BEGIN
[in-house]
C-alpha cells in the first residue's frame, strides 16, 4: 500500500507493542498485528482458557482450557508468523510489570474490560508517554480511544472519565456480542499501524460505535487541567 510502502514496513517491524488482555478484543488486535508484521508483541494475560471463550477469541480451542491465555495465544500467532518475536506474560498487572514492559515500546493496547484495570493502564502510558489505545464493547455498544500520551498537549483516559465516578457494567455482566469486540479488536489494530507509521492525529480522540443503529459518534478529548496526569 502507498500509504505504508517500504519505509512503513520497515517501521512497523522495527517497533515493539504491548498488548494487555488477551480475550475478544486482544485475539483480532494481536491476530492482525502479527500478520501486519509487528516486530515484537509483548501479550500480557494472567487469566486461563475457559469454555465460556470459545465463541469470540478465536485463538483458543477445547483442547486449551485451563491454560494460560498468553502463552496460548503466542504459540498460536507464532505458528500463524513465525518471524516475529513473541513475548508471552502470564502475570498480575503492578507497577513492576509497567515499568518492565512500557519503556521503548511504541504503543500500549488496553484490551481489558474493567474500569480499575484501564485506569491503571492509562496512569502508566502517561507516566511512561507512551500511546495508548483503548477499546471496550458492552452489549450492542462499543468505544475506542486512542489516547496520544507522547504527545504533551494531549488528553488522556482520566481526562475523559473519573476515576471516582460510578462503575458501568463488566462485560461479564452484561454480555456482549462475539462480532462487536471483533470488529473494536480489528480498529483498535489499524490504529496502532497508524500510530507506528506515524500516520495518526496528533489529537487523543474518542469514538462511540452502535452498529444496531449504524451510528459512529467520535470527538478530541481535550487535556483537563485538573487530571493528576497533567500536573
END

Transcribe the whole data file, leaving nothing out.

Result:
[in-house]
C-alpha cells in the first residue's frame, strides 16, 4: 500500500507493542498485528482458557482450557508468523510489570474490560508517554480511544472519565456480542499501524460505535487541567 510502502514496513517491524488482555478484543488486535508484521508483541494475560471463550477469541480451542491465555495465544500467532518475536506474560498487572514492559515500546493496547484495570493502564502510558489505545464493547455498544500520551498537549483516559465516578457494567455482566469486540479488536489494530507509521492525529480522540443503529459518534478529548496526569 502507498500509504505504508517500504519505509512503513520497515517501521512497523522495527517497533515493539504491548498488548494487555488477551480475550475478544486482544485475539483480532494481536491476530492482525502479527500478520501486519509487528516486530515484537509483548501479550500480557494472567487469566486461563475457559469454555465460556470459545465463541469470540478465536485463538483458543477445547483442547486449551485451563491454560494460560498468553502463552496460548503466542504459540498460536507464532505458528500463524513465525518471524516475529513473541513475548508471552502470564502475570498480575503492578507497577513492576509497567515499568518492565512500557519503556521503548511504541504503543500500549488496553484490551481489558474493567474500569480499575484501564485506569491503571492509562496512569502508566502517561507516566511512561507512551500511546495508548483503548477499546471496550458492552452489549450492542462499543468505544475506542486512542489516547496520544507522547504527545504533551494531549488528553488522556482520566481526562475523559473519573476515576471516582460510578462503575458501568463488566462485560461479564452484561454480555456482549462475539462480532462487536471483533470488529473494536480489528480498529483498535489499524490504529496502532497508524500510530507506528506515524500516520495518526496528533489529537487523543474518542469514538462511540452502535452498529444496531449504524451510528459512529467520535470527538478530541481535550487535556483537563485538573487530571493528576497533567500536573